Google has recently announced two new tools that describe how disabled people use Android phones using face gestures. According to Google, people with speech or physical disabilities can now operate their Android-powered smartphones hands-free by raising an eyebrow or smiling.
Machine learning and front-facing cameras are used in the newly released tools to detect face and eye movements. Users who are blind or visually impaired can now scan their phone screen and select a task by raising their brows, smiling, opening their mouth, or looking to the left, right, or up.
According to the Centers for Disease Control and Prevention, 61 million adults in the United States are disabled. As a result, Google and competitors Apple and Microsoft are determined to create products and services that are simple to use for them.
Here is How Disabled People Can Use Android Phones with Face Gestures
“Every day, people use voice commands, like ‘Hey Google’, or their hands to navigate their phones. However, that’s not always possible for people with severe motor and speech disabilities.” Google said in a blog post.
“To make Android more accessible for everyone, we’re launching new tools. They make it easier to control your phone and communicate using facial gestures,” Google said.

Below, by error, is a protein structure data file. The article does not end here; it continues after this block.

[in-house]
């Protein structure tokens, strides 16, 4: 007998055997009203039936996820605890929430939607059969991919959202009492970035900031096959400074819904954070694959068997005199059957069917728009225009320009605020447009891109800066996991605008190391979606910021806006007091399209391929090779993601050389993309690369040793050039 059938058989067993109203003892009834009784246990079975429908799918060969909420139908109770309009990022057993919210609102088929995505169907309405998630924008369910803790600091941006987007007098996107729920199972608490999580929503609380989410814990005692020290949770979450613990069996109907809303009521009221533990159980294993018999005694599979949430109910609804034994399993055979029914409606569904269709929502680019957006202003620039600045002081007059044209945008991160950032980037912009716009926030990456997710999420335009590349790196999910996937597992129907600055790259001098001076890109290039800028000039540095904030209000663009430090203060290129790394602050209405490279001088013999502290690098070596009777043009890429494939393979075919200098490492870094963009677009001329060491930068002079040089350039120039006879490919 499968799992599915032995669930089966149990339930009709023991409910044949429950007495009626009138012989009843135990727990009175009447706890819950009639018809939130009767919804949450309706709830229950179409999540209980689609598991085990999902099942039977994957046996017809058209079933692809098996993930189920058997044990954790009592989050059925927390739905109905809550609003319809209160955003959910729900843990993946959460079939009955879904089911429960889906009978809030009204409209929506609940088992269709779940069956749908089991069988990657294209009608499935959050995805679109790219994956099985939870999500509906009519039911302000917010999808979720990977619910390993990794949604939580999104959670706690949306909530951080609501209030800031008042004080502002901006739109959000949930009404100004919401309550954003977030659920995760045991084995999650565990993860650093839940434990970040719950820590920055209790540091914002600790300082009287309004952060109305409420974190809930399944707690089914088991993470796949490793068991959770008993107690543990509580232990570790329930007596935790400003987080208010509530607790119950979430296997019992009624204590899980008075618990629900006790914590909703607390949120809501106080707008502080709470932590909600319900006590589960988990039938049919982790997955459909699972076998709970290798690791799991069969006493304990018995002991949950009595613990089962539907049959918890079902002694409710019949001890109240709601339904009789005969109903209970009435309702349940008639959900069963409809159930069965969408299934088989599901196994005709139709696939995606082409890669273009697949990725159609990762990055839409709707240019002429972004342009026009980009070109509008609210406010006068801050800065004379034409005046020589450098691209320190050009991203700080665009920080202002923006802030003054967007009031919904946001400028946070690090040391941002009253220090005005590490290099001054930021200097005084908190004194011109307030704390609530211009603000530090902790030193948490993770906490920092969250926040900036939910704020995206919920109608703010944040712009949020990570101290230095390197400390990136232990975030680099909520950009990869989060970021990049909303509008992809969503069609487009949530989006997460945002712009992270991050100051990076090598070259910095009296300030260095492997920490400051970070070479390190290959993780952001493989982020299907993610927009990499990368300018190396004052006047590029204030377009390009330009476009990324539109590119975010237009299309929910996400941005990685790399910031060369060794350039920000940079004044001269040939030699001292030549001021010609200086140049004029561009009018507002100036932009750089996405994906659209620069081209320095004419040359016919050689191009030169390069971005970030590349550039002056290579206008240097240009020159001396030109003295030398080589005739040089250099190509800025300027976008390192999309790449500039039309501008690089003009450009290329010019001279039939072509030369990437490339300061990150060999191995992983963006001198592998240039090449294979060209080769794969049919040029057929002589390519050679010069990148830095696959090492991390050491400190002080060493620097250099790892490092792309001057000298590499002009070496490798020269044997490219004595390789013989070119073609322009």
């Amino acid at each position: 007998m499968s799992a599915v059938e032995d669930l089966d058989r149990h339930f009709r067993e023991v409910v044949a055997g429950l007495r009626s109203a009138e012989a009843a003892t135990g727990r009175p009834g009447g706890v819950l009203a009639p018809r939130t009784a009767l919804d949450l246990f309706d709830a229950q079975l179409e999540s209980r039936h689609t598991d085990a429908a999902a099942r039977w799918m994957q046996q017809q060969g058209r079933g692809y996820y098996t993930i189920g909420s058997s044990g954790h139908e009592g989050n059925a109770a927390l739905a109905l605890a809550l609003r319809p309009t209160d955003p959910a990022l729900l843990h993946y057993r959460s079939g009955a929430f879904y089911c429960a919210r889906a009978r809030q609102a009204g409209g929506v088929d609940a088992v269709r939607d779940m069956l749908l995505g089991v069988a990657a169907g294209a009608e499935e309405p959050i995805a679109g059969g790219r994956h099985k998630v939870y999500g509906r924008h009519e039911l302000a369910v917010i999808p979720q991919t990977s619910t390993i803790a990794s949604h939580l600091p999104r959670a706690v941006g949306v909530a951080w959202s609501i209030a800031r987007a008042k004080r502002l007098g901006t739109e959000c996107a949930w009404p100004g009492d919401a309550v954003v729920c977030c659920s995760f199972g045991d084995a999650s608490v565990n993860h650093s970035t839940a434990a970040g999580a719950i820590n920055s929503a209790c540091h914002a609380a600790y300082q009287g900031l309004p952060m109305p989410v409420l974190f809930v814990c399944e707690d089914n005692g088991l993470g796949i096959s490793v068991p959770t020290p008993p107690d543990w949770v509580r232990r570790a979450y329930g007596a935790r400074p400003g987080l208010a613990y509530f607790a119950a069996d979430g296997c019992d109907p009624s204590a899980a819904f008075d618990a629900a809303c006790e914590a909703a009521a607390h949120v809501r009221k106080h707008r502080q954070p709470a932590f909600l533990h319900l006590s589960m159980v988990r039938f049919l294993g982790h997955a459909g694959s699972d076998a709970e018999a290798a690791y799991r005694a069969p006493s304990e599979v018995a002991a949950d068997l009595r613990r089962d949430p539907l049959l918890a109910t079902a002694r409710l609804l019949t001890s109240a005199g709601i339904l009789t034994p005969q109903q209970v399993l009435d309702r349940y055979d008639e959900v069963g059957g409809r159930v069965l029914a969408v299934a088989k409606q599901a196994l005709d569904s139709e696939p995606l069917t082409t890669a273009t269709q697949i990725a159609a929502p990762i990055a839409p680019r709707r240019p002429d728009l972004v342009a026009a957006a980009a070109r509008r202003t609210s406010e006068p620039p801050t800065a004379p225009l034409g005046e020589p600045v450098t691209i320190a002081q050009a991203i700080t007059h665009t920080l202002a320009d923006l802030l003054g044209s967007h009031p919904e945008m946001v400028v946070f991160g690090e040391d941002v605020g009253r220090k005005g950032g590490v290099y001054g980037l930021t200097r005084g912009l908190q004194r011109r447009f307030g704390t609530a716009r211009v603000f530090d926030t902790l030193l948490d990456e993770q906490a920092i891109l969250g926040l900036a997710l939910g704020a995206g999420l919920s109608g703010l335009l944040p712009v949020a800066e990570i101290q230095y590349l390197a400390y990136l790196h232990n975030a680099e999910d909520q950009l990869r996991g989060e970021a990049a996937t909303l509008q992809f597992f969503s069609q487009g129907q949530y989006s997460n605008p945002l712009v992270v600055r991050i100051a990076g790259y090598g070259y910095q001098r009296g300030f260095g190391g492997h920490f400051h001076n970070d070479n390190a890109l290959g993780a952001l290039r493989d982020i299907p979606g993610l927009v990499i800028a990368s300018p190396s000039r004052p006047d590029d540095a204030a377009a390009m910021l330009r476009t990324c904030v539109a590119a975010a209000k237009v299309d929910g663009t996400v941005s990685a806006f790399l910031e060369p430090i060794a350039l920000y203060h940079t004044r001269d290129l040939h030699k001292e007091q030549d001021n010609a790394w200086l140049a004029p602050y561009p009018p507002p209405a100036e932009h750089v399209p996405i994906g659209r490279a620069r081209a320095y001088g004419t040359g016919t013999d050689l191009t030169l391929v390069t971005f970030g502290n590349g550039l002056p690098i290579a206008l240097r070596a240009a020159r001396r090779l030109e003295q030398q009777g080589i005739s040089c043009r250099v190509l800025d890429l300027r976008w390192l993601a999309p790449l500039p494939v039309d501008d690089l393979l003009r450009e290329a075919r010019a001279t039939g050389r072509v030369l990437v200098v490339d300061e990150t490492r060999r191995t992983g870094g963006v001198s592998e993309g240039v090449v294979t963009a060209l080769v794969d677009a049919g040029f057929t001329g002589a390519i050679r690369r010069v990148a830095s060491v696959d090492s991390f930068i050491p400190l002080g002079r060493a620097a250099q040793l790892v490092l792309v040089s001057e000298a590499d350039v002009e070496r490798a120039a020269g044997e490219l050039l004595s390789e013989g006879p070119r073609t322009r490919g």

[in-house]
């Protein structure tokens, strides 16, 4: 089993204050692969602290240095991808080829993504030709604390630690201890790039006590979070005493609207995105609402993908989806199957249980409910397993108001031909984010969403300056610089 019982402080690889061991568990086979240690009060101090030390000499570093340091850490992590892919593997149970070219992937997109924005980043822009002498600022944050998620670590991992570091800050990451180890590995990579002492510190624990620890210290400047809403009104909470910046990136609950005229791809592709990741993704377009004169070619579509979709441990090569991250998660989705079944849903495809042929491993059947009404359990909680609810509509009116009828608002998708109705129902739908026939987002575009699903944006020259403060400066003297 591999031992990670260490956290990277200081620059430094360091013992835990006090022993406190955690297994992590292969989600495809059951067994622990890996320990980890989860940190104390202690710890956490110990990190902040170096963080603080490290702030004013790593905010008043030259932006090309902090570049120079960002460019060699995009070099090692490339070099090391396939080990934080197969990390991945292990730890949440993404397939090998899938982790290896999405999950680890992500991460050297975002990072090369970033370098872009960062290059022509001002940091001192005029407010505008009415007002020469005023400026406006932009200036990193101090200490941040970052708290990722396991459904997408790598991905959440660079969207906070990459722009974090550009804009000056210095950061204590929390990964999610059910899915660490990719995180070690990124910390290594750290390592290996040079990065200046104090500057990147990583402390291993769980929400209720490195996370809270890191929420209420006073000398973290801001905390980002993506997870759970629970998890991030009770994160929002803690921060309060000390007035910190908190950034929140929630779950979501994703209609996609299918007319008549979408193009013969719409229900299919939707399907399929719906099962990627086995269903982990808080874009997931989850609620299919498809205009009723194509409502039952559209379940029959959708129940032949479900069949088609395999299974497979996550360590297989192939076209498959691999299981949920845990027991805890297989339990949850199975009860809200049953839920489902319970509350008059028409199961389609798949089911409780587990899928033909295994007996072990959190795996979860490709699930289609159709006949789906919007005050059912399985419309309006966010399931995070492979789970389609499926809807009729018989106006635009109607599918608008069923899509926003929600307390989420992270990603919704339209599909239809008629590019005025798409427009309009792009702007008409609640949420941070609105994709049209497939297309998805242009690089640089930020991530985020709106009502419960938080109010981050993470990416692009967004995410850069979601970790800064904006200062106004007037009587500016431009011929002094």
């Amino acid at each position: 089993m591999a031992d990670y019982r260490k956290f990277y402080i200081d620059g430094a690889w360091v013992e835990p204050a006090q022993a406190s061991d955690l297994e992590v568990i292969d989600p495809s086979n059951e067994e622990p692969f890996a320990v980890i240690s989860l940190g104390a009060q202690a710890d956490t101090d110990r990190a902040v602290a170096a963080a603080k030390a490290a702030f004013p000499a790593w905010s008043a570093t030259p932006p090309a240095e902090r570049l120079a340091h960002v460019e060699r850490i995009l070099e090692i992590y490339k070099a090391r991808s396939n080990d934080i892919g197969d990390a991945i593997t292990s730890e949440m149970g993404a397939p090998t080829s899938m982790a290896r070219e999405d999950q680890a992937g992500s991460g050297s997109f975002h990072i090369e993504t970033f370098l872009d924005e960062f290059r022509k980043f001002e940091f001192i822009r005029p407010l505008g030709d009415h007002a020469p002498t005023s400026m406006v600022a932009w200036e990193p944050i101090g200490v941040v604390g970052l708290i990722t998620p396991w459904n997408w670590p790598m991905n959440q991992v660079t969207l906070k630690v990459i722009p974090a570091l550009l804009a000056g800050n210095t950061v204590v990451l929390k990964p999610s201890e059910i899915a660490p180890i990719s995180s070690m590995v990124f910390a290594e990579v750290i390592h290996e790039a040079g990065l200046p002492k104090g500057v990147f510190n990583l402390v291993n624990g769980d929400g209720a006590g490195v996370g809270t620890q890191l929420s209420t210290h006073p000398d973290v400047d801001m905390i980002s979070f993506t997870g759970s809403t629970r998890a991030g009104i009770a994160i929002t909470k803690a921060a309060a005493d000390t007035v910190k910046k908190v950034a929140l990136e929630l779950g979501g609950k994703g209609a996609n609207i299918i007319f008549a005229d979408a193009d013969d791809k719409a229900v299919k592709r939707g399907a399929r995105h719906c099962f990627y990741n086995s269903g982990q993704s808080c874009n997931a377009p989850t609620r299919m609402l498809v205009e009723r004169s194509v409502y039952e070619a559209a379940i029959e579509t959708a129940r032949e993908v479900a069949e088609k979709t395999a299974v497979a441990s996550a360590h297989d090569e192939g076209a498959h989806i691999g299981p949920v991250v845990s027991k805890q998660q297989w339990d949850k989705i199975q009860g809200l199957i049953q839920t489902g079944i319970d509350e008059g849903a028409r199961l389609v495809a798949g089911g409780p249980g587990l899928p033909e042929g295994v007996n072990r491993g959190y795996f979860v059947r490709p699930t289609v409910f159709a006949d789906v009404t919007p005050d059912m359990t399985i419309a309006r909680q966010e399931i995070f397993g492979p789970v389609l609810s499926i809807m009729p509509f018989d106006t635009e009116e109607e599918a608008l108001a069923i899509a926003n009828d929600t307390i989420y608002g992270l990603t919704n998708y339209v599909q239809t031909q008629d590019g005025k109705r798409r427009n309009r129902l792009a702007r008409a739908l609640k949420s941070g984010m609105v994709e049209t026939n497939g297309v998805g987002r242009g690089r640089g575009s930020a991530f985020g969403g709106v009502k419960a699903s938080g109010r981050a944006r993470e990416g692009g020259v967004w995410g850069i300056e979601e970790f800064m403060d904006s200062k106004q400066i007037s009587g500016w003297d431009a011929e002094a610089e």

One of the tools is “Camera Switches,” which allow people to interact with smartphones using their faces rather than swipes and taps.
The other is Project Activate, a new Android app that lets people use gestures to trigger actions such as having a phone play a recorded phrase, send a text, or make a call.
“Now it’s possible for anyone to use eye movements and facial gestures that are customized to their range of movement to navigate their phone — sans hands and voice,” Google said.
The free Activate app is available on the Google Play store in Canada, the United Kingdom, Australia, and the United States. It will, however, be available in other countries very soon.
Apple, Google, and Microsoft have all released innovations that make internet technology more accessible to people with disabilities. Voice-controlled digital assistants are built into speakers and smartphones, for example. These allow people who have vision or movement issues to instruct computers on what to do.
Also, look at: Google Search Dark Mode Is Now Available for Desktop Users: How to Enable It.
Similarly, software exists that recognises text on web pages or in images and then reads it aloud. Captions that display what is said in videos are also generated automatically.
In addition, Apple has built an “AssistiveTouch” feature into the smartwatch that controls the displays by sensing movements like finger pinches or hand clenches.
“This feature also works with VoiceOver so you can navigate Apple Watch with one hand while using a cane or leading a service animal,” Apple said in a post.
Similarly, Microsoft describes accessibility as essential to empowering everyone with technology tools.
“To enable transformative change accessibility needs to be a priority. We aim to build it into what we design for every team, organization, classroom, and home. Microsoft said